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Google Will Use Mobile Devices to Thwart Phishing Attacks

In an effort to combat phishing, Google will allow Android phones and iPhones to be used as security keys.

Security is a continuous game of cat and mouse, with defenders improving their defenses against new attack methods and techniques. At Google I/O this week, the company announced anti-phishing efforts that will make it possible to use Android and iOS devices in the same way as physical security keys.

Security keys such as Google’s Titan Security Key work well to block phishing attempts and are easy to use. Users are prompted to plug the security key into the USB port (although some are NFC-capable) and tap it to authorize a login attempt. Google is bundling this capability into mobile devices, where Android and iOS devices use Bluetooth to verify they are in physical proximity to the device the user is trying to log into.

“Like physical security keys, this helps prevent a distant attacker from tricking you into approving a sign-in on their browser, giving us an added layer of security against the kind of ‘person in the middle’ attacks that can still work against SMS or Google Prompt,” wrote Google engineer Daniel Margolis in a blog post.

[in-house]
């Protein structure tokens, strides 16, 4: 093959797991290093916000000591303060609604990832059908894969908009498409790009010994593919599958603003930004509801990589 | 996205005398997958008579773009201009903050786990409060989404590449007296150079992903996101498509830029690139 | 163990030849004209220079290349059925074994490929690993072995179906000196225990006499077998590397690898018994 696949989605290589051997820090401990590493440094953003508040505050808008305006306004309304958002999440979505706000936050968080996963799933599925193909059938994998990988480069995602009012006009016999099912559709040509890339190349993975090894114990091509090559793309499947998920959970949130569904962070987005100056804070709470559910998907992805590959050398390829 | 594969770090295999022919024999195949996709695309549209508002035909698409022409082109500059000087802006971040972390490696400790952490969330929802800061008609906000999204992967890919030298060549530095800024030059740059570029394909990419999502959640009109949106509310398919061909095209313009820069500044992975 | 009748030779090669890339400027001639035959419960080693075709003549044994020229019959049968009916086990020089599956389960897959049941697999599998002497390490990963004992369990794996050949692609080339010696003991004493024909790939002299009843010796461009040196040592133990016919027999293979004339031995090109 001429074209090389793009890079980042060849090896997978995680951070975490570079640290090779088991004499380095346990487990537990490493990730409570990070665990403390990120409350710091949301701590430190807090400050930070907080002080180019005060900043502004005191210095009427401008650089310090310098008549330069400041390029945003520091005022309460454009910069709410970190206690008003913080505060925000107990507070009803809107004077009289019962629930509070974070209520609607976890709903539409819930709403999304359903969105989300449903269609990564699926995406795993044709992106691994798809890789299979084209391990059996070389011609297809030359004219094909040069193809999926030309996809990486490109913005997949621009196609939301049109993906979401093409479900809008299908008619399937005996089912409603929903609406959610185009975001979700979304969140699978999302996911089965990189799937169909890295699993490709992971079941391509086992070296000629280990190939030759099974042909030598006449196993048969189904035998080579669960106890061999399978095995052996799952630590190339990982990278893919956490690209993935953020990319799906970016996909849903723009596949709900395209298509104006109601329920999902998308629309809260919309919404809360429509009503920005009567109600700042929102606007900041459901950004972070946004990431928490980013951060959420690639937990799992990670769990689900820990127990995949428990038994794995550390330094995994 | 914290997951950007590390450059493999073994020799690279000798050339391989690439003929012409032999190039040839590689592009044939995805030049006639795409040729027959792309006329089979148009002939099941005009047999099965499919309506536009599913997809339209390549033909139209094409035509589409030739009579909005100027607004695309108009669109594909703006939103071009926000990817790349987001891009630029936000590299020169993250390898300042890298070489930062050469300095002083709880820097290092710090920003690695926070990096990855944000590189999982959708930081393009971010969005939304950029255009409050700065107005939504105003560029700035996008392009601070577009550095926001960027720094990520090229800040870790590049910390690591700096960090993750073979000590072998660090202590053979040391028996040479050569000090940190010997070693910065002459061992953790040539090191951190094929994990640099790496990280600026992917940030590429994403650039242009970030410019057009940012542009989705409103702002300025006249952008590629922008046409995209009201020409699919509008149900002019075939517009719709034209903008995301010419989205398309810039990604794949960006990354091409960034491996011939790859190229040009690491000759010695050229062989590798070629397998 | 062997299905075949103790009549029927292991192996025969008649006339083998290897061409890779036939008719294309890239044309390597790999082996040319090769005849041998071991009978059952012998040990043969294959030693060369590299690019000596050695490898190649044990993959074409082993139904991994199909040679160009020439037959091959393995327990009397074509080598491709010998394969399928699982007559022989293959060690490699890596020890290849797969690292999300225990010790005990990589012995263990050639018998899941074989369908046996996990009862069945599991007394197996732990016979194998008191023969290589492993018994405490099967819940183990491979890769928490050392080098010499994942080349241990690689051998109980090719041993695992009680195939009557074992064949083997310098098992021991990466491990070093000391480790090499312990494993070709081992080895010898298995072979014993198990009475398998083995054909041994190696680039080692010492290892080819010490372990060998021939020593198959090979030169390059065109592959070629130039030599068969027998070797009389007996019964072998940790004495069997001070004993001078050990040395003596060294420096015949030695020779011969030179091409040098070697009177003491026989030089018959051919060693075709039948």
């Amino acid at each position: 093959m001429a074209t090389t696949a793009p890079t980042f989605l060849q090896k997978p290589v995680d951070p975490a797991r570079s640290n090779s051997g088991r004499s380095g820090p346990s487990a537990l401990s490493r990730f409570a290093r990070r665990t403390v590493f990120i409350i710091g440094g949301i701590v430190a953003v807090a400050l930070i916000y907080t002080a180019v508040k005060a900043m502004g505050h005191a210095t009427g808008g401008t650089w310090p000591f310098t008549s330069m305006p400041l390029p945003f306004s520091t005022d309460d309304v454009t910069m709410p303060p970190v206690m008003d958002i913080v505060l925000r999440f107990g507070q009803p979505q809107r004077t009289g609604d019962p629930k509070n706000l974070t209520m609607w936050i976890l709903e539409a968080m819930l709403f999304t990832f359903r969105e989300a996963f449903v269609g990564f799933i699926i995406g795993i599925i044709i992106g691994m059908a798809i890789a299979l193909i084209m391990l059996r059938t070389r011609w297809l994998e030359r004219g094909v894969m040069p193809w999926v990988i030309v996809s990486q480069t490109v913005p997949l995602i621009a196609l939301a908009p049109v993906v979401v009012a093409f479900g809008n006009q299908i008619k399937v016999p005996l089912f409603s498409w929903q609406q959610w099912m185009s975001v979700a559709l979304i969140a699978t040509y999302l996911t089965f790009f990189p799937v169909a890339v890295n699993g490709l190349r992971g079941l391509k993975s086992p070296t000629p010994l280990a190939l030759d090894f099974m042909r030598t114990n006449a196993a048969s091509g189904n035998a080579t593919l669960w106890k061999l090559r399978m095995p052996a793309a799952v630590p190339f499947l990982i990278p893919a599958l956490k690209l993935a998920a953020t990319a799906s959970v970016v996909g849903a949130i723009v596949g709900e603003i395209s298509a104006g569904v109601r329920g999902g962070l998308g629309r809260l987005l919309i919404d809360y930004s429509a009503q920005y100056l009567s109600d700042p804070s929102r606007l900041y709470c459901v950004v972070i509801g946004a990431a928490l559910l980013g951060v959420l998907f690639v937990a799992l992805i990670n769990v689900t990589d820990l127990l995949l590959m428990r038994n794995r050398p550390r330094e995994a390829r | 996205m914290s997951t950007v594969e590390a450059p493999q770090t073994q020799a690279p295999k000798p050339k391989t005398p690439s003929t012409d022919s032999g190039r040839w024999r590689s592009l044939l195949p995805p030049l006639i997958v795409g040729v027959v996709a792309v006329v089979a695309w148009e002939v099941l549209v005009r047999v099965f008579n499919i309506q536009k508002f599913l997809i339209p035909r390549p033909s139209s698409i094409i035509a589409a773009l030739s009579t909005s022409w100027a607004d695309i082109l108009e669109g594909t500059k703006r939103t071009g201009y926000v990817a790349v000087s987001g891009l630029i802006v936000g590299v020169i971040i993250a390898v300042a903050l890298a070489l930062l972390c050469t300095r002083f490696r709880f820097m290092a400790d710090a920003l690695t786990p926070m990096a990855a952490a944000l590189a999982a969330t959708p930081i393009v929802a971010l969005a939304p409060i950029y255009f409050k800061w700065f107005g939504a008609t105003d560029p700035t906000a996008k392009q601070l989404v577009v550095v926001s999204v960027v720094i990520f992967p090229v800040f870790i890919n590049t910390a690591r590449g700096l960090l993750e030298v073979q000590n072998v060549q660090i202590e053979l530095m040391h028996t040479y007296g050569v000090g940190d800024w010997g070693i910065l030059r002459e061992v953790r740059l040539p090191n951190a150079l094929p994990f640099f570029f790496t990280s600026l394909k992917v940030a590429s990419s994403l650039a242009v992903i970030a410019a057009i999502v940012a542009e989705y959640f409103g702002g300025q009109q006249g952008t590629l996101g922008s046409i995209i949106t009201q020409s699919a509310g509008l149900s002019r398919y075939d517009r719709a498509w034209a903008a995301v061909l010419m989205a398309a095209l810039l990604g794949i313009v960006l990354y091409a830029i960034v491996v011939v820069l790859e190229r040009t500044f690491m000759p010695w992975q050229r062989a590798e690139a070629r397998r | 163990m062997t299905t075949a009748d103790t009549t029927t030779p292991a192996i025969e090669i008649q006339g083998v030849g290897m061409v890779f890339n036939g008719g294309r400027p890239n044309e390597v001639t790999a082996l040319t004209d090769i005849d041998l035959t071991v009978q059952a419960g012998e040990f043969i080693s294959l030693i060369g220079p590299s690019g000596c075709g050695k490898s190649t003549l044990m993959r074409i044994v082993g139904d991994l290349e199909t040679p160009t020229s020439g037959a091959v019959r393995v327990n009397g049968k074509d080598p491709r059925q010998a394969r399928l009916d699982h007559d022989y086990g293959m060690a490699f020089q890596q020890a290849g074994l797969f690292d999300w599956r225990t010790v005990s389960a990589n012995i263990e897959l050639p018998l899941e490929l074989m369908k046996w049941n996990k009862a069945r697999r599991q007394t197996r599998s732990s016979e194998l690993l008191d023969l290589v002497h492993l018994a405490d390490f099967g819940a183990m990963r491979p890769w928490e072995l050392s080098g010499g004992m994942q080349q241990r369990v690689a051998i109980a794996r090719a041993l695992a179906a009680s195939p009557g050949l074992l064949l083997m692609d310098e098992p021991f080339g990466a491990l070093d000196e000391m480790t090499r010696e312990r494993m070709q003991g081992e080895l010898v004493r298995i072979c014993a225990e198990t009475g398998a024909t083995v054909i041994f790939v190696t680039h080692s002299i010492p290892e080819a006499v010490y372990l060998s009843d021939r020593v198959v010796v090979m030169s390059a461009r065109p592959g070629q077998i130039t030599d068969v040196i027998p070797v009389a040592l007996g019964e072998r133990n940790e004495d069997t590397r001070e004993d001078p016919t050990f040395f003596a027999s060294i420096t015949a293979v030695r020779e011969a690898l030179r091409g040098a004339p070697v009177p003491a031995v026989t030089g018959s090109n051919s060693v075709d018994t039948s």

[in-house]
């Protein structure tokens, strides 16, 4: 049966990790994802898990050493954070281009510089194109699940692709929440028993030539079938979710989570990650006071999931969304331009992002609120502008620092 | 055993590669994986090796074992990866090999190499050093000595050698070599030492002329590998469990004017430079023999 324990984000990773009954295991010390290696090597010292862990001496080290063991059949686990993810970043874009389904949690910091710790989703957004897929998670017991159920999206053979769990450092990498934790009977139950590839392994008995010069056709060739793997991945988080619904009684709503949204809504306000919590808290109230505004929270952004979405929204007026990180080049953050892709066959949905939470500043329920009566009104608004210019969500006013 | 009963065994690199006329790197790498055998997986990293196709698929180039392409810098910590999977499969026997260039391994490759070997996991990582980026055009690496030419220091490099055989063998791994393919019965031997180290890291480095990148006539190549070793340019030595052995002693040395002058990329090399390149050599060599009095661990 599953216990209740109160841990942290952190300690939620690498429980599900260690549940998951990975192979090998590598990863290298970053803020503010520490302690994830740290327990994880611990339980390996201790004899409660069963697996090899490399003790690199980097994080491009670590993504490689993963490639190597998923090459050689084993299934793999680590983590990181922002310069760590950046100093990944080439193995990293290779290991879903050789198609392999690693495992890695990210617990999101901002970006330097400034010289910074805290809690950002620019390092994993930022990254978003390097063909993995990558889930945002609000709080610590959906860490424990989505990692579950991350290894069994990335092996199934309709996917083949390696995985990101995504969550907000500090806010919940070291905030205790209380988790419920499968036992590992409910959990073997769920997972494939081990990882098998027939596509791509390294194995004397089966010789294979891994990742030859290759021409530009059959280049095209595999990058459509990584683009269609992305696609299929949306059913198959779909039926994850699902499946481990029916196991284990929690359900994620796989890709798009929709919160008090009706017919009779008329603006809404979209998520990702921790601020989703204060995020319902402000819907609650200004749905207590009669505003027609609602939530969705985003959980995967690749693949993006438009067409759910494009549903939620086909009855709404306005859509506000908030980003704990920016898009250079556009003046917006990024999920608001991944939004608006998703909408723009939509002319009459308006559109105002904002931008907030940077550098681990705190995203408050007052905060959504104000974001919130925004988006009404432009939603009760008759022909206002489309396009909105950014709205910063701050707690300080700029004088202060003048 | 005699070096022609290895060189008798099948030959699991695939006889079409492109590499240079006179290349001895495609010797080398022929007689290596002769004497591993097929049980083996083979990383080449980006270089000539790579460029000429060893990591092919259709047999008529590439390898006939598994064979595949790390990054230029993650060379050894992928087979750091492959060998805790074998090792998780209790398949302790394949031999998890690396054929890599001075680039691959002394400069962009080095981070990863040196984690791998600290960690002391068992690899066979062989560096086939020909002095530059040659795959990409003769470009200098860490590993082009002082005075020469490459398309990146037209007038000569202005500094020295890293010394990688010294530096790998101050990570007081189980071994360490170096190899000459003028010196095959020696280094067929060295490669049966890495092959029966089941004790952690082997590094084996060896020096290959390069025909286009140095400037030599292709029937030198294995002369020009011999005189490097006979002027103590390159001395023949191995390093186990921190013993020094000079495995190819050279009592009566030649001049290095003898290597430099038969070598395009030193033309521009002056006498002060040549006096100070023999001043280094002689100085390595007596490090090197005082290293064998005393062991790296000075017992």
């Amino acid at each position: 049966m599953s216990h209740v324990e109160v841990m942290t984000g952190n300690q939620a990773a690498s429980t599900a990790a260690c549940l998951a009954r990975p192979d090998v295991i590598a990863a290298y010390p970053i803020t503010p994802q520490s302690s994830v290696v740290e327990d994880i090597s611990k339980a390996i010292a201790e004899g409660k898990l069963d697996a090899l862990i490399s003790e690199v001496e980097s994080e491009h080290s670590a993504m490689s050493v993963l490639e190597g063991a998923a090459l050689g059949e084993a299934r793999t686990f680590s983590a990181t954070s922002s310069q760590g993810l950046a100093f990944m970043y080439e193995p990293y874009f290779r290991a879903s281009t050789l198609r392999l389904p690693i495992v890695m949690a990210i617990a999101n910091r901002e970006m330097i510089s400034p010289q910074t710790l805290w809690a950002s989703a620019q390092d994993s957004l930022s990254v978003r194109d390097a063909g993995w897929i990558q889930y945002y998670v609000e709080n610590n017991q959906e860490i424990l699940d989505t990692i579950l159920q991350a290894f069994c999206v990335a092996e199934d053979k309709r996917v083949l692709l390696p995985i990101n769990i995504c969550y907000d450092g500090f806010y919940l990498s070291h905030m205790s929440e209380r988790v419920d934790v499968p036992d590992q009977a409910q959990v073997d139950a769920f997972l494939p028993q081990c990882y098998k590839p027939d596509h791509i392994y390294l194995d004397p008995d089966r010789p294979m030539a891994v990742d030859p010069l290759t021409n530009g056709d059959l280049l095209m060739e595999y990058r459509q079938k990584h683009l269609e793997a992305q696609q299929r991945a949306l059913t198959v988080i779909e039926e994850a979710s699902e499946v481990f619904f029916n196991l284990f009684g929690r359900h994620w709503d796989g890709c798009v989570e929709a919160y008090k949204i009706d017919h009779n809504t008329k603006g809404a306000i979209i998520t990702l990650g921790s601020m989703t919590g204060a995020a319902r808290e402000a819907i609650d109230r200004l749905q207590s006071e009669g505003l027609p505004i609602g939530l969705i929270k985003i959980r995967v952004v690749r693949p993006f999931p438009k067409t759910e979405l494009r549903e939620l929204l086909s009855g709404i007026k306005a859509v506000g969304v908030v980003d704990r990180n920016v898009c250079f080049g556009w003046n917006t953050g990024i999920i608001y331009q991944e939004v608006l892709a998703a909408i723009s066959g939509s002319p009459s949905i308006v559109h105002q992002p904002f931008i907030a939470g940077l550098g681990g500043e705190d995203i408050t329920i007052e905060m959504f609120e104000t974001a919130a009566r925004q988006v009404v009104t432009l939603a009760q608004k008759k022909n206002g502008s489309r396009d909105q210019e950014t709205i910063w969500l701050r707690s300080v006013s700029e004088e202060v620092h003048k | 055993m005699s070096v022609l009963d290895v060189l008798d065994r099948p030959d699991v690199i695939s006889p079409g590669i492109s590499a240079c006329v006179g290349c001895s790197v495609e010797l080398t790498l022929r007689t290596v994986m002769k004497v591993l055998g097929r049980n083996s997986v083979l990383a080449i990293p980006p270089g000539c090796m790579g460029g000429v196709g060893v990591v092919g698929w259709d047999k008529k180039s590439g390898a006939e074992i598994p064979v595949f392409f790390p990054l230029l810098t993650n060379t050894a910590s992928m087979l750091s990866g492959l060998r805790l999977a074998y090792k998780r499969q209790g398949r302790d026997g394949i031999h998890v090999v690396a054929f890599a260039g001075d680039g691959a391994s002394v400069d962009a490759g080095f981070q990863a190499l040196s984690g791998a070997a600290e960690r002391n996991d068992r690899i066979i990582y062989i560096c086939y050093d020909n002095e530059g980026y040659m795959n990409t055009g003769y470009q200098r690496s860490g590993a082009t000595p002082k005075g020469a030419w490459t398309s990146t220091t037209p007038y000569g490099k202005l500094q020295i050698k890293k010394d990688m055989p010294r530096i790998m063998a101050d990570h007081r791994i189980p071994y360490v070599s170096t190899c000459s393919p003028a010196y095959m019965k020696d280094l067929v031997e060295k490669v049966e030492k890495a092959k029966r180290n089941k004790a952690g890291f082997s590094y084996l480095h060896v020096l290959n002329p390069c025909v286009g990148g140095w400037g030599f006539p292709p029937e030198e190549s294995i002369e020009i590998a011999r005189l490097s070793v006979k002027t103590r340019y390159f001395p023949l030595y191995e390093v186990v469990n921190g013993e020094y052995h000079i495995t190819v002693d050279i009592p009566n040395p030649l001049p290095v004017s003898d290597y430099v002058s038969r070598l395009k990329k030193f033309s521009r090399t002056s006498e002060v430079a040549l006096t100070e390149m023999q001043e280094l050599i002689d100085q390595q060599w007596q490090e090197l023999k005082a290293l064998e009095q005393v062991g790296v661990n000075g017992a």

Google is also expanding the types of Google Prompt challenges that users may experience if their login attempts look potentially fraudulent. “If we think an account is at a higher risk, or if we see abnormal behavior, we're more likely to use these additional security measures,” Margolis said. 

A new Google Prompt challenge will require users to connect their mobile devices to the same Wi-Fi network as the device they are attempting to log into. Similar to the security key functionality, this allows the user to prove that both mobile and computing devices are in the same location.

Google made several other security announcements at Google I/O, including plans to continue auto-enrolling Google account users into two-step verification, scaling phishing protections for Google Docs, Sheets, and Slides, as well as new security and privacy features in Android. These announcements are in addition to the recent pledge with the FIDO Alliance, Apple, and Microsoft to expand support for the FIDO Sign-in standards for passwordless authentication.

Editors' Choice
Jai Vijayan, Contributing Writer, Dark Reading
Chris Jacob, VP, Threat Intelligence Engineering at ThreatQuotient
Robert Lemos, Contributing Writer, Dark Reading